I slept in a bit this morning and got up a little before 8:00 am. I was out the door in about 15 minutes with the dog and we headed out to the Sacramento National Wildlife Refuge. It was about 67° when I left, and got up to about 88° by the time I left. The air was still hazy with smoke from the fires, but not so bad that I had any trouble breathing.
It’s getting drier and drier at the refuge, but the part of their permanent wetland area they let you drive by still has enough water to sustain Pelicans and other shorebirds, populations of Grebes and Cormorants… and a lot of raccoons! Hah! The first thing of note I saw as I went through their driving tour area, though, was a mother Mule Deer and her still-in-spots youngster. They were foraging in the area where most of the water has evaporated or gone underground. (Mule Deer can smell water 2 feet under the surface, so they always know where to look for water when they need it.)… Got some dragonfly photos and pictures of butterflies, other bugs, and even some eggs (which I think are Harlequin Bug eggs). I got a lot of photos and some video of the Pelicans, and the Western Grebes, and watched some mama Grebes incubating their eggs while others built (or added to) their floating-mat nests in the shallow water. All of the Westerns Grebes I’ve seen out here re nesting in the open water – but that may be because they have to. There aren’t as many ponds and nesting sites as there should be because of the drought. I could watch them for hours; they’re so intriguing. I’ll have to come back in a few weeks, too, to see if I can find the mamas carrying their newly hatched babies on their backs…
The big news of the day, though, was all the raccoons that were out an about today. I saw two family groups: one was a mother with her two almost-grown offspring, and the other was a mother with her five small babies. The two moms tried to avoid one another by crossing the dirt road, back and forth, at different intervals. At one point I had raccoons in front of me, alongside me, and behind me. They move so quickly, though, that when the babies came up alongside the car, I could get photos of them before they scurried out of site into the scrubby brush on the water’s edge. Even the one-the-road photos didn’t turn out as well as I hoped they would because there was so much heat rising off of the road that it distorted what the camera was able to see, so a lot of the deep background looks more like a watercolor painting than a photograph. I don’t know how to compensate for heat-waves.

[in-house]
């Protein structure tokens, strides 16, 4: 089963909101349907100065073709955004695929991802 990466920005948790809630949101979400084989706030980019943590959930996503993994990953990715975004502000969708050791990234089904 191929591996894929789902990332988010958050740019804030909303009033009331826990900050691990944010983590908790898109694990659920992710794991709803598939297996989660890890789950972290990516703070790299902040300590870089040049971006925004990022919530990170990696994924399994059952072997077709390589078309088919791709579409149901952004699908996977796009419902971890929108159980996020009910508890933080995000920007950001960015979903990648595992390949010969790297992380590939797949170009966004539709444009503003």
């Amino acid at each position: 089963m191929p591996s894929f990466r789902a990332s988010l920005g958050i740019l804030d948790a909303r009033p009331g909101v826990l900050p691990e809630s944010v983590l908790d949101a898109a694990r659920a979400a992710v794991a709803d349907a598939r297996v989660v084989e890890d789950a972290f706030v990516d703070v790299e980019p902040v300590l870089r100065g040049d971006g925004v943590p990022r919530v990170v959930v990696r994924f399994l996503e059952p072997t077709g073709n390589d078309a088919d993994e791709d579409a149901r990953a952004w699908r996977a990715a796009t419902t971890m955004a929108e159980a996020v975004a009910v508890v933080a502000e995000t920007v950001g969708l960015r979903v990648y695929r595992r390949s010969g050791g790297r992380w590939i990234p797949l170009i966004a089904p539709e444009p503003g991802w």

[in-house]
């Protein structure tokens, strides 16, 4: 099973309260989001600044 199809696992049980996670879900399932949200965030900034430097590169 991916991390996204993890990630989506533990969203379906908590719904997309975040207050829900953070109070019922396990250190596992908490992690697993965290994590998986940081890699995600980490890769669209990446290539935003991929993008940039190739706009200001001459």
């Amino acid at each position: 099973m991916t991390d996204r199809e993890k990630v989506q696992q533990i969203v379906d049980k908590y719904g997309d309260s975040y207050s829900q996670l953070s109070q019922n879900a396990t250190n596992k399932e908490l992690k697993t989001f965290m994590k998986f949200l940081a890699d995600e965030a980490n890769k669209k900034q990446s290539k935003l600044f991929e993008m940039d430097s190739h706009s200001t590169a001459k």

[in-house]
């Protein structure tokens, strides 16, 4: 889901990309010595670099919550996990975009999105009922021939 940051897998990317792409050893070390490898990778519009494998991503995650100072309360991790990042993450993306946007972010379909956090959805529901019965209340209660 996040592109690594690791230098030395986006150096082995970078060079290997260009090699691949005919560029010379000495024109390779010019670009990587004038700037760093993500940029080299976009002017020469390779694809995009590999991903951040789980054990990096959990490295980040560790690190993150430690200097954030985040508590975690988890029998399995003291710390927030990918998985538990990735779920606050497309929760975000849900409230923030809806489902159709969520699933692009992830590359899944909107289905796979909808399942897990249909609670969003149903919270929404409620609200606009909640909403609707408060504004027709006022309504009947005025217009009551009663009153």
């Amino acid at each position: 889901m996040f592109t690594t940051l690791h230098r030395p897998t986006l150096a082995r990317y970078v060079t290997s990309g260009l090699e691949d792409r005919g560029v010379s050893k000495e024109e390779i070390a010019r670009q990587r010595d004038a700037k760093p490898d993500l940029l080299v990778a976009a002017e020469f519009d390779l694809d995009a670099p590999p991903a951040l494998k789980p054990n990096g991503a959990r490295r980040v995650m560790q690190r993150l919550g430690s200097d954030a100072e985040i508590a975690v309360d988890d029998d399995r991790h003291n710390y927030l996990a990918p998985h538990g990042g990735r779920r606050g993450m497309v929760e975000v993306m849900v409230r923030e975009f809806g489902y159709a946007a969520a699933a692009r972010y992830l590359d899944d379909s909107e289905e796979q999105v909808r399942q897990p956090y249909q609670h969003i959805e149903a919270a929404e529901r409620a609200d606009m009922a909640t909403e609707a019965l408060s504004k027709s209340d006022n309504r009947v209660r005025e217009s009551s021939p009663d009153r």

Video of the Grebes: https://youtu.be/bTRsEHM2dDE
Another video of the Grebes: https://youtu.be/RMumVzrUheI
Video of the Raccoons: http://youtu.be/H8cuVcLSe2E
I did the auto tour in about 3 hours and headed back home. On the way back I passed a phalanx of fire trucks. They were from Glendale, Monterey Park, Monrovia, Arcadia, San Bernardino and San Gabriel. I wanted to honk and say thank you to all of them, but then figured that might freak them out… I did see one car with “Thank You Firefighters” written all over it in white paint.
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